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Pop Singer Rihanna Faces Backlash for Posing Topless With a Ganesha Necklace

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Photo Source: Rihanna sings during The Concert for Valor in Washington, D.C. Nov. 11, 2014. DoD News photo by EJ Hersom - DoD News Features - CC 2.0 AG

Rihanna, who faced backlash for commenting on the ongoing farmers’ protest in India, is in the eye of the storm again after she posted a topless photo of herself with a Ganesha necklace on social media on Tuesday.

The American pop-star was accused of cultural appropriation, the usage of certain symbols belonging to particular cultures by the dominant sections, by netizens, especially by the Indian audience who found the post that endorsed her lingerie brand collaboration Savage X Fenty, “offensive” and “insulting”.

The photo got 9.7 million likes on Instagram and got 2,31,000 likes on Twitter, with around 44,000 retweets.

The comment section stands polarised with one section calling out on her and the other passing it as casual.

“Super offensive wearing Ganesha like that. My first god, a holy sentiment to millions of people celebrating Ganesh Chaturthi every year. Sorry RiRi, you disappointed me and others,” read one reply to her tweet.  Meanwhile, another social media user’s reply read: “Continuation.. whatever she did is just to wear a god as a pendant. Let’s just be welcoming in our religion. Our temples have sex sculptures right on gopura’s lets not forget that. Lets respect her body and her beliefs. Please be reasonable.”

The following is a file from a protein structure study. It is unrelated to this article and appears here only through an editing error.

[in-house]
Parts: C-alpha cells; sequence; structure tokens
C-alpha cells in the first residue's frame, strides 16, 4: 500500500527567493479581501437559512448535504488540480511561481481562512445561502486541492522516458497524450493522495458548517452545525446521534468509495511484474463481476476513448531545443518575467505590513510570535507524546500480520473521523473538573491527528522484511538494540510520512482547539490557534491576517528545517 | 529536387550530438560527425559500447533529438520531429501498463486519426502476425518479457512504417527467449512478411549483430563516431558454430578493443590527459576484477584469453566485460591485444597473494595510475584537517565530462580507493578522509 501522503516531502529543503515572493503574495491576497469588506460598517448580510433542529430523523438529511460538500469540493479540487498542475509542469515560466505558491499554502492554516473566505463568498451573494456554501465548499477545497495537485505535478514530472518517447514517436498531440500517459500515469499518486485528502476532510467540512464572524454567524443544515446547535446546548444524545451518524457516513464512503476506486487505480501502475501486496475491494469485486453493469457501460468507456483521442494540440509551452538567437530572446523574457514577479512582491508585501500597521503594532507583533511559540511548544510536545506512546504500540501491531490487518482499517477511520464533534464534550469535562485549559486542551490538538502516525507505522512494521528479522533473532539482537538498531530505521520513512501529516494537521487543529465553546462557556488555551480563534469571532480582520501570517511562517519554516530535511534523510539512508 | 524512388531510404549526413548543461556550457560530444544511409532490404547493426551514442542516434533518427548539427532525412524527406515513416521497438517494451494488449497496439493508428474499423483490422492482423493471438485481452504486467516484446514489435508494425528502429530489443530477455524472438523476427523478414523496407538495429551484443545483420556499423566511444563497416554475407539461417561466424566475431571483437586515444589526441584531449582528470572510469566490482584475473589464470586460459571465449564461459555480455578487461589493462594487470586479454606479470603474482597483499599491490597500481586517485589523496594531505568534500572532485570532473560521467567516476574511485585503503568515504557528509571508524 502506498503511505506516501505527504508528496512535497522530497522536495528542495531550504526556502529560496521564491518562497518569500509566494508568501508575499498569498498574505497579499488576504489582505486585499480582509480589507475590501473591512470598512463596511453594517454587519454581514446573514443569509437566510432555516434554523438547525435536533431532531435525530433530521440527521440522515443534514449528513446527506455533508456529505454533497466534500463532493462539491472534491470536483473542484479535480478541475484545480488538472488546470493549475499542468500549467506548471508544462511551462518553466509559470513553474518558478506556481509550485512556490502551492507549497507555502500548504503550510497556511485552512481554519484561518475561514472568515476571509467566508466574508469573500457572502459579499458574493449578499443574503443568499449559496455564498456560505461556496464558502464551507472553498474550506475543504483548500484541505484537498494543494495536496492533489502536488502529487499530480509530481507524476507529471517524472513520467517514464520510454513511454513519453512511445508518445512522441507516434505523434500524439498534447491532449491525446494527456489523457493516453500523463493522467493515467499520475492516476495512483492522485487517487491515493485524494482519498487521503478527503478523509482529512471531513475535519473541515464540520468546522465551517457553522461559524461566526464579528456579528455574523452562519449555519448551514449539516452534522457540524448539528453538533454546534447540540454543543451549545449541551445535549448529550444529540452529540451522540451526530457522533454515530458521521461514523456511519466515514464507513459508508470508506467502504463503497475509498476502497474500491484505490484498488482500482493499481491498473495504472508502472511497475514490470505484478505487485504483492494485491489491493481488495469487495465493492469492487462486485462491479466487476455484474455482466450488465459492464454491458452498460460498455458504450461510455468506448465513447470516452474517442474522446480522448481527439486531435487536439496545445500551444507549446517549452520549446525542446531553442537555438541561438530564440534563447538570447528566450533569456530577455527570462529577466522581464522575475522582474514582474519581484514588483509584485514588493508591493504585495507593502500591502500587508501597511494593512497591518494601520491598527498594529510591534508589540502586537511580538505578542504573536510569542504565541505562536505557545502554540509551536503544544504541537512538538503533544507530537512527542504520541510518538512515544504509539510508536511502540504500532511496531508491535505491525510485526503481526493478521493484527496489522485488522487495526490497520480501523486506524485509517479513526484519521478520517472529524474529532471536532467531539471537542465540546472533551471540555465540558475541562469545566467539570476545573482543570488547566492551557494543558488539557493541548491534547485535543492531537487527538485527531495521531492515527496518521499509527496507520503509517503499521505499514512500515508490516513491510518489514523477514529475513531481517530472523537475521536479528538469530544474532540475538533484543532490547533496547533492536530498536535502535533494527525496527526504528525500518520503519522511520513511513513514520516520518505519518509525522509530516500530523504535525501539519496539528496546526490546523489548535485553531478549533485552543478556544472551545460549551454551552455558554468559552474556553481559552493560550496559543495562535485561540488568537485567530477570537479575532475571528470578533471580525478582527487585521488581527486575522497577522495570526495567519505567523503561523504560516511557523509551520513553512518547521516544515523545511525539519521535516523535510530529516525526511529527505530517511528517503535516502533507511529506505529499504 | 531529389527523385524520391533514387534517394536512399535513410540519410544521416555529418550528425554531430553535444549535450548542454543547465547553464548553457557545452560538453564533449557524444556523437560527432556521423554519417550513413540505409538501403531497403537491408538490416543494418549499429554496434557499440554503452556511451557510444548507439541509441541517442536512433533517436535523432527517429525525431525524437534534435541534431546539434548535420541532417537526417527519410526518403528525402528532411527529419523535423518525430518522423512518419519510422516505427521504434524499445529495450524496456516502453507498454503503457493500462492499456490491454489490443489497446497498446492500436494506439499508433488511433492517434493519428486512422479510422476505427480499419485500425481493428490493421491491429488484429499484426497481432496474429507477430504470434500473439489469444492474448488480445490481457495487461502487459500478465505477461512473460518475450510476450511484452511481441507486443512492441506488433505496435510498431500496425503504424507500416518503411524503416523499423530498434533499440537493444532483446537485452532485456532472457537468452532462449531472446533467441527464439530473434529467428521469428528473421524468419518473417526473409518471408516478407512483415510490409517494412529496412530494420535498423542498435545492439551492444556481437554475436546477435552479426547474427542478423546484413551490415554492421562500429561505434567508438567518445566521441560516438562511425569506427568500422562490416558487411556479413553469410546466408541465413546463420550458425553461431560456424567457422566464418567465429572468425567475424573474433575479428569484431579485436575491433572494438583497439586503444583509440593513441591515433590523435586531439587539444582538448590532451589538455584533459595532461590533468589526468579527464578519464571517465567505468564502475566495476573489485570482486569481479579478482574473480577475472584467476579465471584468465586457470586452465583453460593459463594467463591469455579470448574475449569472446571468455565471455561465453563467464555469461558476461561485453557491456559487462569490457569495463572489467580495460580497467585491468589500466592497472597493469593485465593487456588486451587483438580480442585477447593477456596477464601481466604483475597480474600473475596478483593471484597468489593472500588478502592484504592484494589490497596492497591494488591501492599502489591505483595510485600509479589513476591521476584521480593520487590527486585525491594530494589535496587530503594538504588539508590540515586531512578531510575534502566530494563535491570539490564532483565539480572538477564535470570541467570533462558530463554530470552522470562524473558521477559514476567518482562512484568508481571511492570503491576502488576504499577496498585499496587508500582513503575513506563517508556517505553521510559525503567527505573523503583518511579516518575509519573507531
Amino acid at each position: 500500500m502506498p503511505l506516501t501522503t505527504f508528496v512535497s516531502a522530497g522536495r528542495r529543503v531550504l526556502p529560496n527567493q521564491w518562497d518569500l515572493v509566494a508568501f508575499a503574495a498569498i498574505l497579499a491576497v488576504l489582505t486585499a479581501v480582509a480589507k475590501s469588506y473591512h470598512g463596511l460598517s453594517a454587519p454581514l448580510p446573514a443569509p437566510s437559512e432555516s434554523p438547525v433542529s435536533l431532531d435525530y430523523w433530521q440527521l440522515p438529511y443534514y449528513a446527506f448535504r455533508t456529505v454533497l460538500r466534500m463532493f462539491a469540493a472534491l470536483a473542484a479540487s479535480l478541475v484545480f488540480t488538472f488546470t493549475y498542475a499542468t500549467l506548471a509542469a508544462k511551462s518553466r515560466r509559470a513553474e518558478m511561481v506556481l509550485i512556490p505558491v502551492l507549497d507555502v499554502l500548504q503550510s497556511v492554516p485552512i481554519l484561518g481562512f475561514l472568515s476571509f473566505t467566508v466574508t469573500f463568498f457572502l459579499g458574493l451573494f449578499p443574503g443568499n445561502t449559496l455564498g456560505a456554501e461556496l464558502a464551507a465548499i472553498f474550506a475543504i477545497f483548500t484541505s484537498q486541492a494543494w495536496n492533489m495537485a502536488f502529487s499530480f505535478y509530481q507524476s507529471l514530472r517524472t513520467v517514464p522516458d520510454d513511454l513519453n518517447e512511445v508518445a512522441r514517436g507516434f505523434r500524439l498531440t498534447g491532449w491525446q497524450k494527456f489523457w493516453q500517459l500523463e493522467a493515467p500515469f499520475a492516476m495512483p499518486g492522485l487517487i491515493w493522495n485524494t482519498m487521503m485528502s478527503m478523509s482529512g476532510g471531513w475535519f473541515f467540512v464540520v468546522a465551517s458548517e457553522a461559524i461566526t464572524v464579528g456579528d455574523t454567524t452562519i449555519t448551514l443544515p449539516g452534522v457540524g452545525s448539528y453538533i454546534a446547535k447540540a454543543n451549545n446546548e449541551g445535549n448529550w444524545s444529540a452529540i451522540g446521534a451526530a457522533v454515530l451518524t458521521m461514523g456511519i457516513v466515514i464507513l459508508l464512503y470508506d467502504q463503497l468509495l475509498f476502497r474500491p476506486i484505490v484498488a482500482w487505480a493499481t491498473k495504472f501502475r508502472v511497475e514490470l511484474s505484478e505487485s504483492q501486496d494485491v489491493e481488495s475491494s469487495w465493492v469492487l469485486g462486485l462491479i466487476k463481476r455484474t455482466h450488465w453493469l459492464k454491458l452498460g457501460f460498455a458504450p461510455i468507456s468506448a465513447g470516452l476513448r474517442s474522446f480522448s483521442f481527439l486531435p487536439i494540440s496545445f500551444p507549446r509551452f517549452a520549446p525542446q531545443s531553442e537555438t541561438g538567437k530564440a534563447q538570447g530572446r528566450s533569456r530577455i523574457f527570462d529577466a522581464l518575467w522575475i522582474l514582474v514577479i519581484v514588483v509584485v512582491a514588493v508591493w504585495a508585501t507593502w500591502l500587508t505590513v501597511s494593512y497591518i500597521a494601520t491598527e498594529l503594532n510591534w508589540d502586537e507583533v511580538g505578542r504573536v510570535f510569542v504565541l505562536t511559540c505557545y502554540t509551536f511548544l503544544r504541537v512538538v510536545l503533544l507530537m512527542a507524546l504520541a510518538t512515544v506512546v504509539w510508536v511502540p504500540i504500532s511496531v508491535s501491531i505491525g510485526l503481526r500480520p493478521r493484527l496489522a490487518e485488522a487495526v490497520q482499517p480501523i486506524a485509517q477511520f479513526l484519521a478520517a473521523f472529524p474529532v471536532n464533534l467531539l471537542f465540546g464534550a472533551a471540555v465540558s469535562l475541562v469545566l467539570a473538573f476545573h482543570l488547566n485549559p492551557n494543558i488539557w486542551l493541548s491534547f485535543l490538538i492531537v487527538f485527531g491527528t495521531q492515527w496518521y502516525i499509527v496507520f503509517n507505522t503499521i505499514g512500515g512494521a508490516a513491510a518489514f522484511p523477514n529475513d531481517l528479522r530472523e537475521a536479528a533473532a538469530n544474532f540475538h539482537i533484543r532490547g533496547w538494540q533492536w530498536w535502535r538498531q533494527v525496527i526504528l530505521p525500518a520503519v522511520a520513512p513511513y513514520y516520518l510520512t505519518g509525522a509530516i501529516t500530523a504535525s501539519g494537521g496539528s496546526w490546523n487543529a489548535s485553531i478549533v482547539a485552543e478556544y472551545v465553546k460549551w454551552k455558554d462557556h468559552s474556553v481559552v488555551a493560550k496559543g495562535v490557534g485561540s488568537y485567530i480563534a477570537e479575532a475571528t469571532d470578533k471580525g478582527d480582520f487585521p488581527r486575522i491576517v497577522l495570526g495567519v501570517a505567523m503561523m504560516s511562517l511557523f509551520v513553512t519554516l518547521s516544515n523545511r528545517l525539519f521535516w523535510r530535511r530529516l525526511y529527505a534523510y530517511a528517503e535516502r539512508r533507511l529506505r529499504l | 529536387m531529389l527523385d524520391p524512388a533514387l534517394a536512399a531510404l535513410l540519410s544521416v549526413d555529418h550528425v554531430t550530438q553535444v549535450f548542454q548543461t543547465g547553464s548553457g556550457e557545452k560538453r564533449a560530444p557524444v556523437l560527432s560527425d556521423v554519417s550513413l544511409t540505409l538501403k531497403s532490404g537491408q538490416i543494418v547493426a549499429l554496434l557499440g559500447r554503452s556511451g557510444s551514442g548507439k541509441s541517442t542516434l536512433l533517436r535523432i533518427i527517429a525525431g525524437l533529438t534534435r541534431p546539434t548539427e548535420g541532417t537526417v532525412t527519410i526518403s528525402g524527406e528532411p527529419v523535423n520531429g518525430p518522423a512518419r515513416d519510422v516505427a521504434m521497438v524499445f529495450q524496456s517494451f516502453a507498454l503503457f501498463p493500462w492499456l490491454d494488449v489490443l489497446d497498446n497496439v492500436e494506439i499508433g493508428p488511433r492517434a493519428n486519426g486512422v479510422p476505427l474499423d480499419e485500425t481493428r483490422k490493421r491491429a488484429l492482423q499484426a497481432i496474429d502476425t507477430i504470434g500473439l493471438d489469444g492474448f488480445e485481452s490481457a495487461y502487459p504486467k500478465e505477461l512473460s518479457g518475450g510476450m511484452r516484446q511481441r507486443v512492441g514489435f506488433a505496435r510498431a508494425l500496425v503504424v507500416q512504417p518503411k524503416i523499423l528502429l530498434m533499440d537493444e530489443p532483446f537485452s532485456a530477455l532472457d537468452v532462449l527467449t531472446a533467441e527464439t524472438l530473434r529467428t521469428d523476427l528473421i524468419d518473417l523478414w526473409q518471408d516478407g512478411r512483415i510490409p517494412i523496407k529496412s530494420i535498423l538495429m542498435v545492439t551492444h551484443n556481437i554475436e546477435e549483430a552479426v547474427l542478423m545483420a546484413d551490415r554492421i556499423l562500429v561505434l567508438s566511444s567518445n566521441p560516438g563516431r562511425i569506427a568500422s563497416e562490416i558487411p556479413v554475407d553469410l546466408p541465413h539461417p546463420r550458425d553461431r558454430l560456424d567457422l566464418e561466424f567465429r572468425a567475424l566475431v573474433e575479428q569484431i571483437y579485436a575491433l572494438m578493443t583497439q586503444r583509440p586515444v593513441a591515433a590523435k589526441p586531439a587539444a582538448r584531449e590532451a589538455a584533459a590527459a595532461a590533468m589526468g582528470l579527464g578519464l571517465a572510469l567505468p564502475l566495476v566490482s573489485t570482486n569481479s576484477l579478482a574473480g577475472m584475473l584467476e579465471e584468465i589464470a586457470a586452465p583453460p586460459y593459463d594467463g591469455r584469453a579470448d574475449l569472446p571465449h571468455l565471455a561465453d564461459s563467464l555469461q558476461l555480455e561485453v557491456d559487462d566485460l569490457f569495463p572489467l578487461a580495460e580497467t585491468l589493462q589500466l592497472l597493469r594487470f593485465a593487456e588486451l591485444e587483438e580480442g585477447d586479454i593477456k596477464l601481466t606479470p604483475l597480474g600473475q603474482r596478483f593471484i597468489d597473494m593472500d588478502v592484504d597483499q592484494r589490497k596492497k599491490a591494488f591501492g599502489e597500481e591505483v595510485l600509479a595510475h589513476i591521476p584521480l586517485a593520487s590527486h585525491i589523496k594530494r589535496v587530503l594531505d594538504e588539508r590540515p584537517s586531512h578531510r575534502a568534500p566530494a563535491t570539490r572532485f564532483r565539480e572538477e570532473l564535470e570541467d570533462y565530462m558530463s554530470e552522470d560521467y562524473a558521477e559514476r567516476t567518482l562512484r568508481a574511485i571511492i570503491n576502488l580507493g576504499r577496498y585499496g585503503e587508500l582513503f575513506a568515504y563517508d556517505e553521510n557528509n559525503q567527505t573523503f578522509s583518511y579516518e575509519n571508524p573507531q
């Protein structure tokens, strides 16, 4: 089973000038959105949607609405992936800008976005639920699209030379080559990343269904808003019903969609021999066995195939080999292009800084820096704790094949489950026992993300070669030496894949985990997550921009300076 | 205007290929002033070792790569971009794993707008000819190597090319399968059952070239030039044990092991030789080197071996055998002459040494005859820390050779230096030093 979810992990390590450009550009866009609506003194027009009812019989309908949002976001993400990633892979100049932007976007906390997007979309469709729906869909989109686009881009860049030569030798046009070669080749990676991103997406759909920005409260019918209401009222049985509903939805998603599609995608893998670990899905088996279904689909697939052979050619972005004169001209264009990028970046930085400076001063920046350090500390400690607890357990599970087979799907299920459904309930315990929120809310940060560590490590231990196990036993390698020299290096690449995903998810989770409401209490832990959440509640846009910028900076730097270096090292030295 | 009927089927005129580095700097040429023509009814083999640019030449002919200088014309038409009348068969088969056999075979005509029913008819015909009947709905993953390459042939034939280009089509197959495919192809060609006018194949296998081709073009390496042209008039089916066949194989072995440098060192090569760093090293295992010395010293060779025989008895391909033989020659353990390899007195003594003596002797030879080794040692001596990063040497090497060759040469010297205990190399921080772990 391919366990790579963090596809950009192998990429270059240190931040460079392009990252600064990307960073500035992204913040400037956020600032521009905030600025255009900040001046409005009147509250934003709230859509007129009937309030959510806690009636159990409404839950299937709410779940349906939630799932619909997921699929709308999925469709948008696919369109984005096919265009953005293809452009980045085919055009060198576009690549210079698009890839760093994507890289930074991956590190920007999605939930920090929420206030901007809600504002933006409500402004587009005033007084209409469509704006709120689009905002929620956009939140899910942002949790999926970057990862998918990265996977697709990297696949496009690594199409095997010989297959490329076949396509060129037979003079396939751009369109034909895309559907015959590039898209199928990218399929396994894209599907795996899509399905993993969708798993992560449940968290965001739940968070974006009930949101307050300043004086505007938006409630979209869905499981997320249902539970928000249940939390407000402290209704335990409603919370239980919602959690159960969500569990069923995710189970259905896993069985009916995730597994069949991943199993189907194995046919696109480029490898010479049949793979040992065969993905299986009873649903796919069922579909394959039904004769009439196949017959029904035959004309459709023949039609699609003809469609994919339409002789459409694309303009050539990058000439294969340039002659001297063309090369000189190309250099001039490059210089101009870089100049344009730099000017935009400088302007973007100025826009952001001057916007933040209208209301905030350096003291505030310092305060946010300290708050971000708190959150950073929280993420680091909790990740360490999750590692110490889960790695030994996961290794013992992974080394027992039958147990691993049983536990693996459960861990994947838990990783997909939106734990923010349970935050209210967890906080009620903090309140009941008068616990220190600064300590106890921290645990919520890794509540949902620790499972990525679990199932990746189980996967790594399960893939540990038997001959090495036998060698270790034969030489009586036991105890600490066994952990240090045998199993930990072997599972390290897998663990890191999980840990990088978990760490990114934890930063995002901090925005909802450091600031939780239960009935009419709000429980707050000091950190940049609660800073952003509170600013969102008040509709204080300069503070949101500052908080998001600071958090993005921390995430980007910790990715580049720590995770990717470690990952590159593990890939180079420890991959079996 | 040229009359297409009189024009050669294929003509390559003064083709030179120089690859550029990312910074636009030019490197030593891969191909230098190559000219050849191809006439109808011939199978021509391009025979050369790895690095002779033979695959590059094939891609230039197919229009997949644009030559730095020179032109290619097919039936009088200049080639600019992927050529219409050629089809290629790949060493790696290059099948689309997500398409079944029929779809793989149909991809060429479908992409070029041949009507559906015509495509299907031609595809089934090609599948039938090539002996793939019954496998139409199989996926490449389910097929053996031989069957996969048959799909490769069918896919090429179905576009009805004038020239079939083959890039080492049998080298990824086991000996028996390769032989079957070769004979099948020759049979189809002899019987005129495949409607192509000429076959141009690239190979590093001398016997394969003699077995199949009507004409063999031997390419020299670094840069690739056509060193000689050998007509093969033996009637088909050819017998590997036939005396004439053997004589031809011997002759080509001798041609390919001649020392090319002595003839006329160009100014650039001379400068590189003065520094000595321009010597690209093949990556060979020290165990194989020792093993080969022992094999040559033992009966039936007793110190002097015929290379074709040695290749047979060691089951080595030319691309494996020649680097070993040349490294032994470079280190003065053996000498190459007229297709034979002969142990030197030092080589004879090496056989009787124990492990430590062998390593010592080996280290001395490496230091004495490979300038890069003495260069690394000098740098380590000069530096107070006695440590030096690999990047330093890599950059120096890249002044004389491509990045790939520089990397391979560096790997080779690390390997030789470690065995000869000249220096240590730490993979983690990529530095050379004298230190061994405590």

The Indian Express reported that the singer has posed with the necklace of the deity in several occasions in the past.

 

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On February 2, Rihanna posted about the ongoing farmers’ protest in India, becoming the first international icon to do so. This resulted in highlighting the current scenario, including the internet shutdown in parts of New Delhi following the violent farmers’ clash with the police on Republic Day. International voices, including teen climate activist Greta Thunberg, former adult-actor Mia Khalifa, YouTuber Amanda Cerny, US House Representative Jim Costa, and Meena Harris, also tweeted in support of the farmers’ protest.

The Union Home Ministry released a statement urging social media users to refrain from sensationalising issues by using hashtags and comments in matters of serious nature.

This is not the first time that international celebrities have been called out for promoting cultural appropriation.

In 2013, American pop-singer Selena Gomez was attacked for wearing a bindi while performing at the MTV Awards. Calling it offensive, Rajan Zed, the leader of a Hindu organisation reportedly said, “The bindi on the forehead is an ancient tradition in Hinduism and has religious significance,” and emphasised that the actor-cum-singer apologise, according to the Daily Mail UK

In 2016, American band Coldplay’s music video, Hymn for the Weekend, had stirred controversy as soon as it had released. The video, which featured Hindi actor Sonam Kapoor Ahuja in a split second, was criticised for featuring pop star Beyonce as a Hindi actor who was  and for depicting India as a land of elephants, poverty, and snake charmers.

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